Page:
Missouri governor put to the test by St. Louis protests - KCTV5

Missouri governor put to the test by St. Louis protests

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Missouri Gov. Eric Greitens, right, and Christina Wilson, the fiancée of Anthony Lamar Smith, deliver a statement in anticipation of a verdict in the trial of former St. Louis police officer Jason Stockley, Thursday, Sept. 14, 2017, in St. Louis. (AP) Missouri Gov. Eric Greitens, right, and Christina Wilson, the fiancée of Anthony Lamar Smith, deliver a statement in anticipation of a verdict in the trial of former St. Louis police officer Jason Stockley, Thursday, Sept. 14, 2017, in St. Louis. (AP)
JEFFERSON CITY, Mo. (AP) -

As a candidate for Missouri governor, Eric Greitens asserted that there could have been peace "by the second night" if a governor with a calm and commanding presence had intervened in the violent protests in Ferguson after the fatal police shooting of Michael Brown.

The former Navy SEAL officer declared that he would have been both caring and firm by listening to people's concerns and imposing a dusk-to-dawn curfew.

Now, Greitens' promises are being put to the test during a new round of protests over the acquittal last week of a white former St. Louis police officer who fatally shot a black drug suspect. Though daytime protests have been peaceful, the first three nights were marred by broken windows, physical clashes with police and scores of arrests.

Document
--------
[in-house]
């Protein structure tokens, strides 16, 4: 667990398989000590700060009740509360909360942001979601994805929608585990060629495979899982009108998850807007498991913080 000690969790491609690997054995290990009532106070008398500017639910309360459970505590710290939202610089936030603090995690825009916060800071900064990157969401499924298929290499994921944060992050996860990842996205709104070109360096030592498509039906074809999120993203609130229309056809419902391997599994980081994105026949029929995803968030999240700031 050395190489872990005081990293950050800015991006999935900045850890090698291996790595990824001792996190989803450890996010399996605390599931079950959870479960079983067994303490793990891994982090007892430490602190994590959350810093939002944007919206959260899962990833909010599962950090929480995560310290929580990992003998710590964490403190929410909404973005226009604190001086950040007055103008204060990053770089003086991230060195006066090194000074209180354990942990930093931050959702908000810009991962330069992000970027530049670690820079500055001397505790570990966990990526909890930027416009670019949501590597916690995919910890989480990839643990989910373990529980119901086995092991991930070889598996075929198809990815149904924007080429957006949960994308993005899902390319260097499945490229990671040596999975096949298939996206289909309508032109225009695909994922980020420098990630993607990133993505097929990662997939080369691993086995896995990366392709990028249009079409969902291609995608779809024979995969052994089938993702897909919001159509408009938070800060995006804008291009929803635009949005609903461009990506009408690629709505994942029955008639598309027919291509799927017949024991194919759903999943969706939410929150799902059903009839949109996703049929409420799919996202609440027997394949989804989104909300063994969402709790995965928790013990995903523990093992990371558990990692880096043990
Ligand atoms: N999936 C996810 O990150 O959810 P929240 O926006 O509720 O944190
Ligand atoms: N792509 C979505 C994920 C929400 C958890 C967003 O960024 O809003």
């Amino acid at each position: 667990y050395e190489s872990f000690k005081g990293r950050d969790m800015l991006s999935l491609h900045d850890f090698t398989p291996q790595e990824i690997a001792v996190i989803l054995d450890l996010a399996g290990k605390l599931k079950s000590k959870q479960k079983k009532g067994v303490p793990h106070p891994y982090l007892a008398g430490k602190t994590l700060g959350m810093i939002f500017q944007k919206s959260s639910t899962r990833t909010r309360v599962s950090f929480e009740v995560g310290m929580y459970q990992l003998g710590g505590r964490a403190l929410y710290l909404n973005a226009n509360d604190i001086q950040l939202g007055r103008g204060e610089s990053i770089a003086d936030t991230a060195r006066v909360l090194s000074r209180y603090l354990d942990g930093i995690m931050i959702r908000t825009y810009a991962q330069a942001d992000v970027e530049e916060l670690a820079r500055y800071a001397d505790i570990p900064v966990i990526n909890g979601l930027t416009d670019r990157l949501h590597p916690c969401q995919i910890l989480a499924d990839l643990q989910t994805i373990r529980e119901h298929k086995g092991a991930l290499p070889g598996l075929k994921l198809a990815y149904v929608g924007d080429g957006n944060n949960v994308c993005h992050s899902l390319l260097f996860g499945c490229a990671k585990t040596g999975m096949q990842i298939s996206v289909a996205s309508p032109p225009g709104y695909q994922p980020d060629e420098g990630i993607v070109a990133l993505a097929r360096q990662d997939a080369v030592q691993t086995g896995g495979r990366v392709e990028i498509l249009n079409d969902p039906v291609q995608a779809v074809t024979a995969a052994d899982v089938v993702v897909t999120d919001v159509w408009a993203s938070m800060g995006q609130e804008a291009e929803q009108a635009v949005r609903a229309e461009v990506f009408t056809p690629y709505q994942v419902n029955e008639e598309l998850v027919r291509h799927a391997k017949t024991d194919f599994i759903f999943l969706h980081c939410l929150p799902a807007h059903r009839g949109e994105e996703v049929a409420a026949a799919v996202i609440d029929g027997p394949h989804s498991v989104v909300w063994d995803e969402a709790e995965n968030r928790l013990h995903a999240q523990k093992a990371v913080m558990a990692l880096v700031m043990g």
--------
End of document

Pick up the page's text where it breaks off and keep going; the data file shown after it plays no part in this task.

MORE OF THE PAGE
Peace did not come quite as quickly as Greitens envisioned. And although he has not imposed a curfew, the Republican governor has been in St. Louis with a strong law-and-order message, even posting a social media video of a handcuffed man being carried face down by four officers as an apparent deterrent to other potential vandals.

"People who are peacefully protesting are going to be protected," Greitens said in a phone interview Tuesday from St. Louis, repeating what has become a refrain. "But if you riot, we're going to cuff you. If you assault a law enforcement officer, we're going to arrest you. If you engage in violence and vandalism, you're going to know that we have absolutely no tolerance for it."

Protest leaders agree that Greitens has been consistent and clear — something lacking during the former administration of Democratic Gov. Jay Nixon, who could not seek re-election because of term limits. When Nixon was governor, police tactics against Ferguson protesters swung between tear-gas crackdowns with armored vehicles and stand-back commands as businesses were burned and looted.

Yet some say Greitens' approach has done little to address tensions between law officers and residents who believe that racial minorities have long been the targets of overly aggressive policing.

"The law-and-order rhetoric, I think, just exacerbates things because it insinuates that the problem here is violence on the part of protesters rather than violence on the part of police," said John N. Robinson III, an assistant sociology professor at Washington University in St. Louis who participated in recent protests outside the city police department and jail.